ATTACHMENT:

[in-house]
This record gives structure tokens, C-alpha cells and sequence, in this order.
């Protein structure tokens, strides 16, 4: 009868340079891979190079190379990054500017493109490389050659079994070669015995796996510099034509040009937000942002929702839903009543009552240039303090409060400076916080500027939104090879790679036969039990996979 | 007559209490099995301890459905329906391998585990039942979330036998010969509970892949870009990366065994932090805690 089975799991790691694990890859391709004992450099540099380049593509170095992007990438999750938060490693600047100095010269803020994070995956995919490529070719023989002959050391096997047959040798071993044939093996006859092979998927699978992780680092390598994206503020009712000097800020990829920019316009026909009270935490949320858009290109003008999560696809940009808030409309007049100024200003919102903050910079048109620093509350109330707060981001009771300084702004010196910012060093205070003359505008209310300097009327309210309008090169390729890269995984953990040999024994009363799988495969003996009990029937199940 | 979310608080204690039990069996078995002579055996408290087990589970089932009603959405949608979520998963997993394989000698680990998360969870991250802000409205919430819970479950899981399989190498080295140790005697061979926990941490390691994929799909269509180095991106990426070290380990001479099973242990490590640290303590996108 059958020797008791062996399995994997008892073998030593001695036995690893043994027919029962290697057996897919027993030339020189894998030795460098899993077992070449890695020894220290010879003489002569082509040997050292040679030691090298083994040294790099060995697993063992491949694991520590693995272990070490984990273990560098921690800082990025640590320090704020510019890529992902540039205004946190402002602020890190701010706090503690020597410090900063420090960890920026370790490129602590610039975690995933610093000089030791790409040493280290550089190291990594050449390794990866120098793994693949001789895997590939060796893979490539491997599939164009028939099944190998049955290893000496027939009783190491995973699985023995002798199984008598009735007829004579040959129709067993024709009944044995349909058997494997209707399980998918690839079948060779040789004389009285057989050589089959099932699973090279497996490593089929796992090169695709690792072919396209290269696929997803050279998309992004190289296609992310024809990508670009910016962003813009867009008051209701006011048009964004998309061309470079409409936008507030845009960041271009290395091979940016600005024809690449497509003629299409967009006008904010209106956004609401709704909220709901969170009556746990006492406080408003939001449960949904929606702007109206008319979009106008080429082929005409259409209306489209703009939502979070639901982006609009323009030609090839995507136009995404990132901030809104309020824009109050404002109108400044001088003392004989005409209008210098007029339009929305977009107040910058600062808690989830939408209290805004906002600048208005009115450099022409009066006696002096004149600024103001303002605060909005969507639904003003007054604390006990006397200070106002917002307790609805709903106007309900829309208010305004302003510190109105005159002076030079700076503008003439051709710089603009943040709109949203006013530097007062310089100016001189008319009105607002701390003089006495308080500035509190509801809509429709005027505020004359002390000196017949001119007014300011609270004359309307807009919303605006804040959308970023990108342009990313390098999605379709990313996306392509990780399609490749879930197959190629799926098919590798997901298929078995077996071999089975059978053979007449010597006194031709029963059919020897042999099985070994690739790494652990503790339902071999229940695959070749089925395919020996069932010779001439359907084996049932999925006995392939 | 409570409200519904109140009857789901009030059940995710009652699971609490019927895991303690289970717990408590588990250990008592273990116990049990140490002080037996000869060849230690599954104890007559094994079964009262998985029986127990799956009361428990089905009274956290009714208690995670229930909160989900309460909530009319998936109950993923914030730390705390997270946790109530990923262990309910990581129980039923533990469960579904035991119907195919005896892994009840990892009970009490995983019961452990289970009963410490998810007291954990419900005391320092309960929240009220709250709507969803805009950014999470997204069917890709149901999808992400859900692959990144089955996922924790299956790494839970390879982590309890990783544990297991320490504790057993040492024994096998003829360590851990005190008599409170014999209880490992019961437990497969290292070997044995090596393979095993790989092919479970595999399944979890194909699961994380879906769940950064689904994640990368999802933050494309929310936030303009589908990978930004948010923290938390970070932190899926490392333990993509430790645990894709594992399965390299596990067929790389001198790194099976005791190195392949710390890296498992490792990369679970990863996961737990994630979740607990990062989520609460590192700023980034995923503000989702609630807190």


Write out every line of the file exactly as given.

[in-house]
This record gives structure tokens, C-alpha cells and sequence, in this order.
């Protein structure tokens, strides 16, 4: 009868340079891979190079190379990054500017493109490389050659079994070669015995796996510099034509040009937000942002929702839903009543009552240039303090409060400076916080500027939104090879790679036969039990996979 | 007559209490099995301890459905329906391998585990039942979330036998010969509970892949870009990366065994932090805690 089975799991790691694990890859391709004992450099540099380049593509170095992007990438999750938060490693600047100095010269803020994070995956995919490529070719023989002959050391096997047959040798071993044939093996006859092979998927699978992780680092390598994206503020009712000097800020990829920019316009026909009270935490949320858009290109003008999560696809940009808030409309007049100024200003919102903050910079048109620093509350109330707060981001009771300084702004010196910012060093205070003359505008209310300097009327309210309008090169390729890269995984953990040999024994009363799988495969003996009990029937199940 | 979310608080204690039990069996078995002579055996408290087990589970089932009603959405949608979520998963997993394989000698680990998360969870991250802000409205919430819970479950899981399989190498080295140790005697061979926990941490390691994929799909269509180095991106990426070290380990001479099973242990490590640290303590996108 059958020797008791062996399995994997008892073998030593001695036995690893043994027919029962290697057996897919027993030339020189894998030795460098899993077992070449890695020894220290010879003489002569082509040997050292040679030691090298083994040294790099060995697993063992491949694991520590693995272990070490984990273990560098921690800082990025640590320090704020510019890529992902540039205004946190402002602020890190701010706090503690020597410090900063420090960890920026370790490129602590610039975690995933610093000089030791790409040493280290550089190291990594050449390794990866120098793994693949001789895997590939060796893979490539491997599939164009028939099944190998049955290893000496027939009783190491995973699985023995002798199984008598009735007829004579040959129709067993024709009944044995349909058997494997209707399980998918690839079948060779040789004389009285057989050589089959099932699973090279497996490593089929796992090169695709690792072919396209290269696929997803050279998309992004190289296609992310024809990508670009910016962003813009867009008051209701006011048009964004998309061309470079409409936008507030845009960041271009290395091979940016600005024809690449497509003629299409967009006008904010209106956004609401709704909220709901969170009556746990006492406080408003939001449960949904929606702007109206008319979009106008080429082929005409259409209306489209703009939502979070639901982006609009323009030609090839995507136009995404990132901030809104309020824009109050404002109108400044001088003392004989005409209008210098007029339009929305977009107040910058600062808690989830939408209290805004906002600048208005009115450099022409009066006696002096004149600024103001303002605060909005969507639904003003007054604390006990006397200070106002917002307790609805709903106007309900829309208010305004302003510190109105005159002076030079700076503008003439051709710089603009943040709109949203006013530097007062310089100016001189008319009105607002701390003089006495308080500035509190509801809509429709005027505020004359002390000196017949001119007014300011609270004359309307807009919303605006804040959308970023990108342009990313390098999605379709990313996306392509990780399609490749879930197959190629799926098919590798997901298929078995077996071999089975059978053979007449010597006194031709029963059919020897042999099985070994690739790494652990503790339902071999229940695959070749089925395919020996069932010779001439359907084996049932999925006995392939 | 409570409200519904109140009857789901009030059940995710009652699971609490019927895991303690289970717990408590588990250990008592273990116990049990140490002080037996000869060849230690599954104890007559094994079964009262998985029986127990799956009361428990089905009274956290009714208690995670229930909160989900309460909530009319998936109950993923914030730390705390997270946790109530990923262990309910990581129980039923533990469960579904035991119907195919005896892994009840990892009970009490995983019961452990289970009963410490998810007291954990419900005391320092309960929240009220709250709507969803805009950014999470997204069917890709149901999808992400859900692959990144089955996922924790299956790494839970390879982590309890990783544990297991320490504790057993040492024994096998003829360590851990005190008599409170014999209880490992019961437990497969290292070997044995090596393979095993790989092919479970595999399944979890194909699961994380879906769940950064689904994640990368999802933050494309929310936030303009589908990978930004948010923290938390970070932190899926490392333990993509430790645990894709594992399965390299596990067929790389001198790194099976005791190195392949710390890296498992490792990369679970990863996961737990994630979740607990990062989520609460590192700023980034995923503000989702609630807190």